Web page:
More than a million refugees came to Germany last year, and applied for asylum. How will this influx of immigrants affect German society, and how will the country deal with these new challenges?
Last year, Germany took in more refugees than ever before. Efforts to register and find accommodations for them have been chaotic at times. Right-wing groups have organized anti-refugee demonstrations, and there's been a big increase in the number of attacks on refugees and the facilities that house them. There's been a strident debate in the media and among politicians about how Germany should deal with these new challenges. Many Germans are concerned about how the refugees' presence will affect their local community; it could also promote racial prejudice among some segments of the population.
Some Germans are afraid of refugees; others offer help
News reports that appear to confirm suspicions that these "foreigners" don't think or behave like Europeans, or have engaged in criminal activity, can lead to explosive debates and potentially dangerous generalizations. Politicians have approved tougher penalties for refugees convicted of crimes, and more restrictive asylum laws -- and they're working to reduce the number of refugees who try to travel to Germany. At the same time, many people are volunteering their time to help the refugees find a home here, and make the transition into German society. They collect donations, work in refugee housing facilities, give German language lessons, and accompany refugees on trips to the doctor's or the local government office. Some have sponsored refugees directly; others have opened their homes to them.
Can we really make this work?
This appears to be a clash between two different countries. One Germany welcomes the refugees, in line with chancellor Merkel's principle: "We can do this!" But another Germany is nervous about the refugees, even fearful or downright angry. Some Germans view the situation through rose-colored glasses. Others are deeply concerned about the changes the refugees may bring to the country in general, and their community in particular. Many are worried about the possible spread of Islamic influence, and allegedly misogynist attitudes among male refugees. Other concerns include a possible increase in crime rates, increased competition in the job market, and changes to their established way of life.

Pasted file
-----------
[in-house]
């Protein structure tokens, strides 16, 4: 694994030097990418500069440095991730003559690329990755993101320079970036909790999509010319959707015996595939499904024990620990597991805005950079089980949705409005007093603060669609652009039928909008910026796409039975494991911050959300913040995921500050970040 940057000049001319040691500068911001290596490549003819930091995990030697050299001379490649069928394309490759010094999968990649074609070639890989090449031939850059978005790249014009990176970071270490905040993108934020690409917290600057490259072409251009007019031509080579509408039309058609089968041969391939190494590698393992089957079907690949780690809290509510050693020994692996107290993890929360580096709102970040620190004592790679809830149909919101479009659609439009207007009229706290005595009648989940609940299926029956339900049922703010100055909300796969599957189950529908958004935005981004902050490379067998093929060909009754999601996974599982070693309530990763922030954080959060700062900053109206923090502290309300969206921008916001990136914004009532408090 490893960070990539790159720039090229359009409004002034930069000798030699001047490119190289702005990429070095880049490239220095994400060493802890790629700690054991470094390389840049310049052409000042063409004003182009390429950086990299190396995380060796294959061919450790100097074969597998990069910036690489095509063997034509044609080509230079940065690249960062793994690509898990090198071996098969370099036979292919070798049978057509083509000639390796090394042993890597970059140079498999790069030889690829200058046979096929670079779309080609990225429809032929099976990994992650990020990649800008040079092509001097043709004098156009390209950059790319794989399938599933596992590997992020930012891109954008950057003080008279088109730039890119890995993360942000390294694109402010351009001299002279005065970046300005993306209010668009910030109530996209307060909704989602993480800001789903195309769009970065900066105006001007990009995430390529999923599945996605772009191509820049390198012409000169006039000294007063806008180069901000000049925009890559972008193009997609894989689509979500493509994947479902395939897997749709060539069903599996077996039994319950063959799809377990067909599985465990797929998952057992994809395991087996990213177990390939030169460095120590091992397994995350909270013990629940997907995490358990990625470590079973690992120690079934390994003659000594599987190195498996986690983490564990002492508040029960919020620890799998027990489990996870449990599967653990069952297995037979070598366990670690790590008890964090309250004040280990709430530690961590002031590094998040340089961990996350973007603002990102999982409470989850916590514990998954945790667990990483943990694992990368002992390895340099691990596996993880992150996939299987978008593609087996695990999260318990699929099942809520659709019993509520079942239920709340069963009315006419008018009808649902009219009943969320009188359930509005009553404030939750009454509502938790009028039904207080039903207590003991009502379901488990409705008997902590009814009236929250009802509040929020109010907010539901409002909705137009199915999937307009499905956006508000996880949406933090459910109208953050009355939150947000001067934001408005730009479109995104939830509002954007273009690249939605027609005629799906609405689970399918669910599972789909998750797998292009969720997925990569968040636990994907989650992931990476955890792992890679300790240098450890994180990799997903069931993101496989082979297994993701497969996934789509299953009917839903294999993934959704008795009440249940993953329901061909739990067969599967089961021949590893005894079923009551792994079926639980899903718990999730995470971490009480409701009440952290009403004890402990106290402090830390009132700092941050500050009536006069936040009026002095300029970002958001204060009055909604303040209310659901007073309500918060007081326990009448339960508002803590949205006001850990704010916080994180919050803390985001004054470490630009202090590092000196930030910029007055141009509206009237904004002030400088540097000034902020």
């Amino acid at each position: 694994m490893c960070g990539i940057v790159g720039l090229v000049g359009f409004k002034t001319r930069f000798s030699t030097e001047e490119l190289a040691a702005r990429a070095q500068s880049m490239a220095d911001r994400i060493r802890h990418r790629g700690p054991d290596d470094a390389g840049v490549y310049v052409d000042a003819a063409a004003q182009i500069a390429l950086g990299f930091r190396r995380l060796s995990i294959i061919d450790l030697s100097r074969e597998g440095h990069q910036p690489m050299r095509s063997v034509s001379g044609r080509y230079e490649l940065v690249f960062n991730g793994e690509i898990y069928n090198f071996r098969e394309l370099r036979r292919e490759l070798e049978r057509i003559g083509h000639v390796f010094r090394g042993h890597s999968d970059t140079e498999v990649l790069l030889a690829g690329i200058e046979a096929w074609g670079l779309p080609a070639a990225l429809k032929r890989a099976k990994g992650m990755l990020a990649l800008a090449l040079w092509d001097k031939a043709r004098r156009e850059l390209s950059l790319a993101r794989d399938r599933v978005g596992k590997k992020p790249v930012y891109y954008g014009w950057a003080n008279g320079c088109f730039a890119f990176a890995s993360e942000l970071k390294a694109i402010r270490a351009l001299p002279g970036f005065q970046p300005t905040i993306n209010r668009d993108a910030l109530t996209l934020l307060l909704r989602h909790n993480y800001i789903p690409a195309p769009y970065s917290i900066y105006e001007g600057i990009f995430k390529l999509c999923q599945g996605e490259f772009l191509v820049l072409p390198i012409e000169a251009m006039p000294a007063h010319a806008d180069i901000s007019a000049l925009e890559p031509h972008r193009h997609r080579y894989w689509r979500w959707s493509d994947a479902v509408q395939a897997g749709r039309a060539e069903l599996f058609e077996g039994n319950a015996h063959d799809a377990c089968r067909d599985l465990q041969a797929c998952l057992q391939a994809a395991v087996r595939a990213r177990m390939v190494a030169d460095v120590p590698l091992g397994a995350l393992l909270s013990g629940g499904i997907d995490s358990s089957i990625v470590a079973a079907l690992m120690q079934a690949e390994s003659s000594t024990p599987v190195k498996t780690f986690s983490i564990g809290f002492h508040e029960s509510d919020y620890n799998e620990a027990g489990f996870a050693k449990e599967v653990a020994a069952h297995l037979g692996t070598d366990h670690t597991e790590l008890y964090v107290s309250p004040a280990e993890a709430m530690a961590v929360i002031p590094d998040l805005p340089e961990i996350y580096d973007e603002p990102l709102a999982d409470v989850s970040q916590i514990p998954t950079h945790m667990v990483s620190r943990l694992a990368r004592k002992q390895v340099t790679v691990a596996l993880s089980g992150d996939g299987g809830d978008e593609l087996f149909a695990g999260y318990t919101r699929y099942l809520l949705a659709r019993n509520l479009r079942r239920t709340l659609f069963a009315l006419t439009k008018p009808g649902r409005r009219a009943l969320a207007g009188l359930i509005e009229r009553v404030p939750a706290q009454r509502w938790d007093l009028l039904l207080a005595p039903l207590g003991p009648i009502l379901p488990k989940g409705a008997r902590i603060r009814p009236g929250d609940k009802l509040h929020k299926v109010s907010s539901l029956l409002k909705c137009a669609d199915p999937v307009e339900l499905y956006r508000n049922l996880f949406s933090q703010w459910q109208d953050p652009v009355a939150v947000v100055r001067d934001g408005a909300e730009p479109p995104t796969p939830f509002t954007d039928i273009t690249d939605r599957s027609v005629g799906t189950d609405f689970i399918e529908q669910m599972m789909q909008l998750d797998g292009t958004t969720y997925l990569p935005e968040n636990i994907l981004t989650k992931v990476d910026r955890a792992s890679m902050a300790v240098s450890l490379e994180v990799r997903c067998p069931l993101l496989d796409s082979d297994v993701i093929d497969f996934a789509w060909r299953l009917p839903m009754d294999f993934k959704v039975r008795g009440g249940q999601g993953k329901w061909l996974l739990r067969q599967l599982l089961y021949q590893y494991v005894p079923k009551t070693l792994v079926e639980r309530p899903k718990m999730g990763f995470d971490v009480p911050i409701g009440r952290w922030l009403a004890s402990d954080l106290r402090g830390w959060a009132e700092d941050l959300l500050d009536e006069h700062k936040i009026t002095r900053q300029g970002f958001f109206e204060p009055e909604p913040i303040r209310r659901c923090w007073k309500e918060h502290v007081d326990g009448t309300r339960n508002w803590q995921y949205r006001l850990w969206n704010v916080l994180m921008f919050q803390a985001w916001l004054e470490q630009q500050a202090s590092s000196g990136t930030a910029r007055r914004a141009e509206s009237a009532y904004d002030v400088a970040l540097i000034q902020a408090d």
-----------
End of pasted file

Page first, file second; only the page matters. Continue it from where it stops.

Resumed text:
Isolation or Openness?
Germany is changing, no question -- but societies are in a constant state of flux anyway. The Germany of the 1930s is completely different from the Germany of the 1950s. The Germany of 2016 is different from the Germany of the 1970s. A country that exists in a globalized world cannot afford to shut itself off entirely - so it has to learn to accept change, and decide which values are most important (for example, human rights, democracy, mutual respect, tolerance, and equality without regard to gender, race, or religion), and which outside cultural influences it is prepared to accept. This process requires a society to reflect on its strengths, and to try to understand the traditions, history, behavior, and values of other peoples -- without dismissing them out of hand.
People have now come to Germany from many different parts of the world -- including Asia, the Middle East, and Africa. Some of them will break the law, and will suffer the appropriate consequences. But most of these people were forced to leave their homes, and came to this country because they want to build a better life for themselves and their families. And if we are prepared to understand them and what they've gone through, perhaps we'll be less afraid of them, and less likely to pre-judge them. Perhaps we'll realize that immigration and the new cultural influences that come with it can offer many advantages to a society that is open, tolerant, and democratic.